A Shared Vision                                             for our futureNew York Medical College          A Member of th...
A Shared Vision for Our Future Page 1A Message fromthe LeadershipThe past academic year will go down in ourhistory as the ...
Page 2 NYMC 2010–2011 Annual Report                                                           A Shared Vision for Our Futu...
Page 4 NYMC 2010–2011 Annual Report                                                                                       ...
Page 6 NYMC 2010–2011 Annual Report                                                                                       ...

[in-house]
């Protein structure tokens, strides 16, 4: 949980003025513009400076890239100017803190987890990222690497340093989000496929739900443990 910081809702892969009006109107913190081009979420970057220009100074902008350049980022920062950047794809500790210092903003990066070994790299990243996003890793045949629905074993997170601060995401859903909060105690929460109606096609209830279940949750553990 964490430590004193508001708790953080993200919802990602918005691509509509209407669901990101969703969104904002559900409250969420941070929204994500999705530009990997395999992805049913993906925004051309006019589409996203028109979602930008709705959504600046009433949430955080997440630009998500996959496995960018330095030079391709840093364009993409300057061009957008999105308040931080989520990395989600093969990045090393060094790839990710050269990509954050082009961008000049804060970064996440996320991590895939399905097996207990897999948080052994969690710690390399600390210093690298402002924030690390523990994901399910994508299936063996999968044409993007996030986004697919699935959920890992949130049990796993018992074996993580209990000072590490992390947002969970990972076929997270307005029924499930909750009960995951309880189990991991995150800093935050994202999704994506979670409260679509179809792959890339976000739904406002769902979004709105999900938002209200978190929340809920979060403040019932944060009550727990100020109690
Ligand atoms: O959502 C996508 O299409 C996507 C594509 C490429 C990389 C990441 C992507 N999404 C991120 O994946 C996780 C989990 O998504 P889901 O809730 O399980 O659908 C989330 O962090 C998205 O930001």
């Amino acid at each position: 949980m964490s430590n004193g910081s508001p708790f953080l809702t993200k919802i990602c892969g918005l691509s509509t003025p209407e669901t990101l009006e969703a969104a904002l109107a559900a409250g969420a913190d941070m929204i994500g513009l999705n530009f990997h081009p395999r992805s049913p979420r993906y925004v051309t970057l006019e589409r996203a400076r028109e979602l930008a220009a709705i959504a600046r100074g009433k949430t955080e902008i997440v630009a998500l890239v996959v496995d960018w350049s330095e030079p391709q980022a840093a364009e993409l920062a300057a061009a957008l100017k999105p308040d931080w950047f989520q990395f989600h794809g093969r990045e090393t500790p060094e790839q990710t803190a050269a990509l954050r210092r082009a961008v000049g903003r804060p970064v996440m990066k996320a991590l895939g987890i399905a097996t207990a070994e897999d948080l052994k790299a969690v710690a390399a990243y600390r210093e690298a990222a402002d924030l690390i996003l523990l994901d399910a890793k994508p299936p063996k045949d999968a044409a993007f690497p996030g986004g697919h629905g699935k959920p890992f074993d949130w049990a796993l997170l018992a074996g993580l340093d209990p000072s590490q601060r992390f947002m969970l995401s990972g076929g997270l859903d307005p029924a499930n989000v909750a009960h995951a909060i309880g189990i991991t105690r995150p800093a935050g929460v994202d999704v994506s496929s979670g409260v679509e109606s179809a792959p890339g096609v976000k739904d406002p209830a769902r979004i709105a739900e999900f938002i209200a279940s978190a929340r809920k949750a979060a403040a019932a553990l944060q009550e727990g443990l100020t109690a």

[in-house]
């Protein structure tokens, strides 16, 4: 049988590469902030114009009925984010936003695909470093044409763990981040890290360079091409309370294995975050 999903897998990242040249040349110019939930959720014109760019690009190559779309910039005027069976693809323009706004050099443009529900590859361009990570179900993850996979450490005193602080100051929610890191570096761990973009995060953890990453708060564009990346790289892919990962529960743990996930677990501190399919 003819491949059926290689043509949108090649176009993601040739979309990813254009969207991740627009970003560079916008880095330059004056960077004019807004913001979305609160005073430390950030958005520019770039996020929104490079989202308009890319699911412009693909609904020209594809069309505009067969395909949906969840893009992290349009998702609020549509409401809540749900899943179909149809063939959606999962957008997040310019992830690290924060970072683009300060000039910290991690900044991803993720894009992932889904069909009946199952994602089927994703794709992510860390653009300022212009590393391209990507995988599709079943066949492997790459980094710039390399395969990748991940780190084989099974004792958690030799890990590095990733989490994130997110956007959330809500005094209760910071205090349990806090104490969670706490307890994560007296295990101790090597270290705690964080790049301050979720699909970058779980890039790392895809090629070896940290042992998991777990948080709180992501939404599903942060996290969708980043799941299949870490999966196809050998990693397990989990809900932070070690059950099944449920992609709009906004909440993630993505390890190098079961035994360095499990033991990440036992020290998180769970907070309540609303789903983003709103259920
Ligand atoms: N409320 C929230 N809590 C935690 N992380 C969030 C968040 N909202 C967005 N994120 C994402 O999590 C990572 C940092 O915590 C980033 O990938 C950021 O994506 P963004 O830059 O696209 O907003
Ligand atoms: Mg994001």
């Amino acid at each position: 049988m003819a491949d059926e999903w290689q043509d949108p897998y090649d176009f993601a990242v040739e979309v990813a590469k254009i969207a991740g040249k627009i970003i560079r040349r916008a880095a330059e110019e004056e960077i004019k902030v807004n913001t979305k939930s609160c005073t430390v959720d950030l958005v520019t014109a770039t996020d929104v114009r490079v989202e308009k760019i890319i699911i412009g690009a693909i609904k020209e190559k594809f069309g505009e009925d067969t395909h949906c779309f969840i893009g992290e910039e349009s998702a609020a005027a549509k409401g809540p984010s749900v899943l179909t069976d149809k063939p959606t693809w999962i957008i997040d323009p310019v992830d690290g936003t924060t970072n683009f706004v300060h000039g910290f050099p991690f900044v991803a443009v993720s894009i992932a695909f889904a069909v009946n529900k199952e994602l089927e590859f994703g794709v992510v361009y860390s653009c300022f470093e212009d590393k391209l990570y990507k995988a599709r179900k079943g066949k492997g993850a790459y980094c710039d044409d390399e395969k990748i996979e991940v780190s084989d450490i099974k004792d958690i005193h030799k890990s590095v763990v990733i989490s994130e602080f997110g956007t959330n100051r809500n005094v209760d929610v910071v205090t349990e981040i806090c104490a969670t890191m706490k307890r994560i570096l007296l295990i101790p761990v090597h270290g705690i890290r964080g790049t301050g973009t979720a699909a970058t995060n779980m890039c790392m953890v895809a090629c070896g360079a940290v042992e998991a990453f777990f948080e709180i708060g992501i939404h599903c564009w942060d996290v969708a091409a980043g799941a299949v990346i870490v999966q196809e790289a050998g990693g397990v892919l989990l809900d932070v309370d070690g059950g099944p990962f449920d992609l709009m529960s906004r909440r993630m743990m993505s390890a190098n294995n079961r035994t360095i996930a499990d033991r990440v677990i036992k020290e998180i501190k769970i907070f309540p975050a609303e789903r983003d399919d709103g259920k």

Page 8 NYMC 2010–2011 Annual Report                                                                                       ...
Page 10 NYMC 2010–2011 Annual Report                                                                                      ...
Page 12 NYMC 2010–2011 Annual Report                                                                                      ...
Page 14 NYMC 2010–2011 Annual Report                                                                                      ...
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  1. 1. A Shared Vision for our futureNew York Medical College A Member of the Touro College and University System 2010–2011 Annual Report